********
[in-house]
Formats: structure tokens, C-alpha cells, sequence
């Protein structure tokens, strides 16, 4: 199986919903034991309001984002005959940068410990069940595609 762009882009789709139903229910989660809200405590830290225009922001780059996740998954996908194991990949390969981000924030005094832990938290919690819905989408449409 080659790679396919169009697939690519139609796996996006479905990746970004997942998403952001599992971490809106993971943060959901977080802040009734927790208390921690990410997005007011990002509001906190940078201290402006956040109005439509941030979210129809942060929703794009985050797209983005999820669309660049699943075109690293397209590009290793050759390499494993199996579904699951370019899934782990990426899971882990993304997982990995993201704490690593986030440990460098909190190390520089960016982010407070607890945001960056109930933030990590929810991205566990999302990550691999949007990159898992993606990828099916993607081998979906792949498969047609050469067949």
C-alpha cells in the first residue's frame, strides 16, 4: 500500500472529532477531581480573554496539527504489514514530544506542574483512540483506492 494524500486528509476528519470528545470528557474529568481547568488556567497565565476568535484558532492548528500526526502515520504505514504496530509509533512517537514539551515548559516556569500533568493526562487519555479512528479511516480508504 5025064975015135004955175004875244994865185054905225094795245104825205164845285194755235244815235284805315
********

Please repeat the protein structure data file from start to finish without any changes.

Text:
[in-house]
Formats: structure tokens, C-alpha cells, sequence
């Protein structure tokens, strides 16, 4: 199986919903034991309001984002005959940068410990069940595609 762009882009789709139903229910989660809200405590830290225009922001780059996740998954996908194991990949390969981000924030005094832990938290919690819905989408449409 080659790679396919169009697939690519139609796996996006479905990746970004997942998403952001599992971490809106993971943060959901977080802040009734927790208390921690990410997005007011990002509001906190940078201290402006956040109005439509941030979210129809942060929703794009985050797209983005999820669309660049699943075109690293397209590009290793050759390499494993199996579904699951370019899934782990990426899971882990993304997982990995993201704490690593986030440990460098909190190390520089960016982010407070607890945001960056109930933030990590929810991205566990999302990550691999949007990159898992993606990828099916993607081998979906792949498969047609050469067949």
C-alpha cells in the first residue's frame, strides 16, 4: 500500500472529532477531581480573554496539527504489514514530544506542574483512540483506492 494524500486528509476528519470528545470528557474529568481547568488556567497565565476568535484558532492548528500526526502515520504505514504496530509509533512517537514539551515548559516556569500533568493526562487519555479512528479511516480508504 5025064975015135004955175004875244994865185054905225094795245104825205164845285194755235244815235284805315